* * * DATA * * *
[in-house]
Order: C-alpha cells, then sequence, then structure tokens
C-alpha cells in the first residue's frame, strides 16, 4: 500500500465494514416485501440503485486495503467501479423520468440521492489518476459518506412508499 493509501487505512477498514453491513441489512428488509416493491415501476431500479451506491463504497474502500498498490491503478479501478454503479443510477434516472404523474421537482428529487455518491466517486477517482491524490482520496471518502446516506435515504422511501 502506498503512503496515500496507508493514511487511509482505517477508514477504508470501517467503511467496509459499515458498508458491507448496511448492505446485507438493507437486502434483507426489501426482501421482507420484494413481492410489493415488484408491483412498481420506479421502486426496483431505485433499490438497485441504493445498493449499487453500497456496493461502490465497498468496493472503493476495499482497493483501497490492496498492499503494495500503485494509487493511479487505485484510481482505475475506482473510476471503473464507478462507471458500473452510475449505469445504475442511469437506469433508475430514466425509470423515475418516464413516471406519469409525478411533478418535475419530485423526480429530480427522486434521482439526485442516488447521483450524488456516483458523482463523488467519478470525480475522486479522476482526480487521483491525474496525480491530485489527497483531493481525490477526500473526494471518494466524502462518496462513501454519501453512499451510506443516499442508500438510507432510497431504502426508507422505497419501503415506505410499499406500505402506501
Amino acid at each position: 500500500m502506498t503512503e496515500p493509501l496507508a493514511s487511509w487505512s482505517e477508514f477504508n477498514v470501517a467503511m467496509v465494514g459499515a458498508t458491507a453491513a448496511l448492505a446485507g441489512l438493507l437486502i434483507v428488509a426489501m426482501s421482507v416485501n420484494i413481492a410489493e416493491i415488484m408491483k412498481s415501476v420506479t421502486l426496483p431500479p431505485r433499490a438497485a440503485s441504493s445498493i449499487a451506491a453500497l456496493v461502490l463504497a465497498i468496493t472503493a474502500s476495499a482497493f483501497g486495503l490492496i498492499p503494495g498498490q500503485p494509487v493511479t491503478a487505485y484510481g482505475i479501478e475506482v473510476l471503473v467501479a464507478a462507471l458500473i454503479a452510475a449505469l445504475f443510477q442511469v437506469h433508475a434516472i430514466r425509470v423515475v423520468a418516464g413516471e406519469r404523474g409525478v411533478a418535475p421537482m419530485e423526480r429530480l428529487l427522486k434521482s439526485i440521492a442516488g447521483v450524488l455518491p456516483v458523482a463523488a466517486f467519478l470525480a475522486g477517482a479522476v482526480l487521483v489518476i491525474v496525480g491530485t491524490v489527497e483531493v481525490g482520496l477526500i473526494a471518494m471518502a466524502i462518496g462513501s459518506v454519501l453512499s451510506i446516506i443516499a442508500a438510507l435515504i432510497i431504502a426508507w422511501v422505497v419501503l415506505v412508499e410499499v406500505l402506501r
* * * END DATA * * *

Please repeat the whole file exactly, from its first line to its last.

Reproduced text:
[in-house]
Order: C-alpha cells, then sequence, then structure tokens
C-alpha cells in the first residue's frame, strides 16, 4: 500500500465494514416485501440503485486495503467501479423520468440521492489518476459518506412508499 493509501487505512477498514453491513441489512428488509416493491415501476431500479451506491463504497474502500498498490491503478479501478454503479443510477434516472404523474421537482428529487455518491466517486477517482491524490482520496471518502446516506435515504422511501 502506498503512503496515500496507508493514511487511509482505517477508514477504508470501517467503511467496509459499515458498508458491507448496511448492505446485507438493507437486502434483507426489501426482501421482507420484494413481492410489493415488484408491483412498481420506479421502486426496483431505485433499490438497485441504493445498493449499487453500497456496493461502490465497498468496493472503493476495499482497493483501497490492496498492499503494495500503485494509487493511479487505485484510481482505475475506482473510476471503473464507478462507471458500473452510475449505469445504475442511469437506469433508475430514466425509470423515475418516464413516471406519469409525478411533478418535475419530485423526480429530480427522486434521482439526485442516488447521483450524488456516483458523482463523488467519478470525480475522486479522476482526480487521483491525474496525480491530485489527497483531493481525490477526500473526494471518494466524502462518496462513501454519501453512499451510506443516499442508500438510507432510497431504502426508507422505497419501503415506505410499499406500505402506501
Amino acid at each position: 500500500m502506498t503512503e496515500p493509501l496507508a493514511s487511509w487505512s482505517e477508514f477504508n477498514v470501517a467503511m467496509v465494514g459499515a458498508t458491507a453491513a448496511l448492505a446485507g441489512l438493507l437486502i434483507v428488509a426489501m426482501s421482507v416485501n420484494i413481492a410489493e416493491i415488484m408491483k412498481s415501476v420506479t421502486l426496483p431500479p431505485r433499490a438497485a440503485s441504493s445498493i449499487a451506491a453500497l456496493v461502490l463504497a465497498i468496493t472503493a474502500s476495499a482497493f483501497g486495503l490492496i498492499p503494495g498498490q500503485p494509487v493511479t491503478a487505485y484510481g482505475i479501478e475506482v473510476l471503473v467501479a464507478a462507471l458500473i454503479a452510475a449505469l445504475f443510477q442511469v437506469h433508475a434516472i430514466r425509470v423515475v423520468a418516464g413516471e406519469r404523474g409525478v411533478a418535475p421537482m419530485e423526480r429530480l428529487l427522486k434521482s439526485i440521492a442516488g447521483v450524488l455518491p456516483v458523482a463523488a466517486f467519478l470525480a475522486g477517482a479522476v482526480l487521483v489518476i491525474v496525480g491530485t491524490v489527497e483531493v481525490g482520496l477526500i473526494a471518494m471518502a466524502i462518496g462513501s459518506v454519501l453512499s451510506i446516506i443516499a442508500a438510507l435515504i432510497i431504502a426508507w422511501v422505497v419501503l415506505v412508499e410499499v406500505l402506501r